One Day - David Nicholls.

Thought I should read this before the film came out...managed to be halfway through when the reviewers starting taking pot shots at the lead actress's mangling of a Yorkshire accent so I don't know if I shall get to see the film or not, maybe now that I've finished the book I should read the film reviews and see if it's actually worth seeing.

Anyway, on to the's good but I don't get it.

The actual story for one thing and then all the gushing about it.

There are other authors out there, writing in this genre, who are just as good, if not better and the review listing on Amazon is full of effusive praise for this book from said authors.

As I said, it's good, the characters are well written, the history gels - the story spans 20 years or so & it's the 20 years that pretty much match up to my own history, so it rings eerily to me, there's good humour...but I still don't get it.

The story starts as Emma and Dexter are finishing university, it's St. Swithin's Day and after that first chapter we meet them on the same day year after year, which could give quite a skewed view of their lives but doesn't seem to.

I think what bugged me about the actual story was that from the details in the first chapter I couldn't understand how there was such a deep relationship between Emma and Dex. It didn't add up. It was only in the last few chapters when more was explained about the period betwwen the first St. Swithin's day and the second, that the storyline made sense.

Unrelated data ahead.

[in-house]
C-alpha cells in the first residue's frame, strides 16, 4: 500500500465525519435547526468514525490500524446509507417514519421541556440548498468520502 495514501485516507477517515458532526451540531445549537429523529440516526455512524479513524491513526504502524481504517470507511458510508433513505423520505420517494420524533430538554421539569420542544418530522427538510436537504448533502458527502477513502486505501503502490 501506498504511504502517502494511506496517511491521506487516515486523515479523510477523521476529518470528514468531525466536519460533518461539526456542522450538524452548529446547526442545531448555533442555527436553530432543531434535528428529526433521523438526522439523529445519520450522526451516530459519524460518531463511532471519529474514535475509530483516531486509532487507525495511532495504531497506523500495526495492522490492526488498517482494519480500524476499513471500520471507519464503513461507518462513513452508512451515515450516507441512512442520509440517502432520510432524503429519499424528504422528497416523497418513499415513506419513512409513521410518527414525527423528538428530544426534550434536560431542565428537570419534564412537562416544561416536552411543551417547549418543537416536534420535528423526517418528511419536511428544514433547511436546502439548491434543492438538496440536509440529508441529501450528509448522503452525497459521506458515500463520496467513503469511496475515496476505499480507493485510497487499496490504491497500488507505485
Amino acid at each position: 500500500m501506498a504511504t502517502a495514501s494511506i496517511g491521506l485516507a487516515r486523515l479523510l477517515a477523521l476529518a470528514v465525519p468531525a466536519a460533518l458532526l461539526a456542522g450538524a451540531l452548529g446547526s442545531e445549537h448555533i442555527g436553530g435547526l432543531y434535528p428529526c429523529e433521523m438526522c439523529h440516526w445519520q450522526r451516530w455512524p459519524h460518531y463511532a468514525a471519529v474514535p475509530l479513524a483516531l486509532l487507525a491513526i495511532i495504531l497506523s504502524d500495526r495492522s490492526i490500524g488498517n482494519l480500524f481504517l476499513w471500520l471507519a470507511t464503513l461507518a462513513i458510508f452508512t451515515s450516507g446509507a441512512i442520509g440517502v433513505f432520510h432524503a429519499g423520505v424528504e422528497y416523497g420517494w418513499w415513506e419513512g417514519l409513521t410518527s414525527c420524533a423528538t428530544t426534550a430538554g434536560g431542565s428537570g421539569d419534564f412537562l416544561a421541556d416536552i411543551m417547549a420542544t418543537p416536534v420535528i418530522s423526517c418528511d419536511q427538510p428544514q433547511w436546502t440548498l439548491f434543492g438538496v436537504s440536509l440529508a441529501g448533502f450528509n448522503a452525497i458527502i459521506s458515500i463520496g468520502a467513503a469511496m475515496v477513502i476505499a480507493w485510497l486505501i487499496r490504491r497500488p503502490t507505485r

So to pararphrase a couple of the reviews from Amazon, it is "a moving and feel good read" (News of the World) but I don't agree with the idea that it's "destined to become a modern classic" (Daily Mirror).

Try it and see what you think, it's not ground breaking but neither is it rubbish.

Monday, September 5, 2011

Hollister Hype

Have you ever seen sharks in a feeding frenzy? I'm talking on TV, clearly.

I was in a shoppig mall nearby this week and witnessed similar behaviour in a shop, it was quite bizarre, I've never seen Germans in a shopping frenzy before.

The shop is "Hollister", which is the younger sibling to "Abercrombie & Fitch" (an American 'lifestyle' clothing brand aimed at 18-22 year olds, where Hollister is aimed at the 14-18 market).

I first noticed A&F last year when we went to New York, it was one of THE trendy labels to bring back. The store on 5th Avenue had queues of people waiting to get in (no seasonal sale involved, just casual shoppers) but the South Street Seaport despite having the same stock was less popular.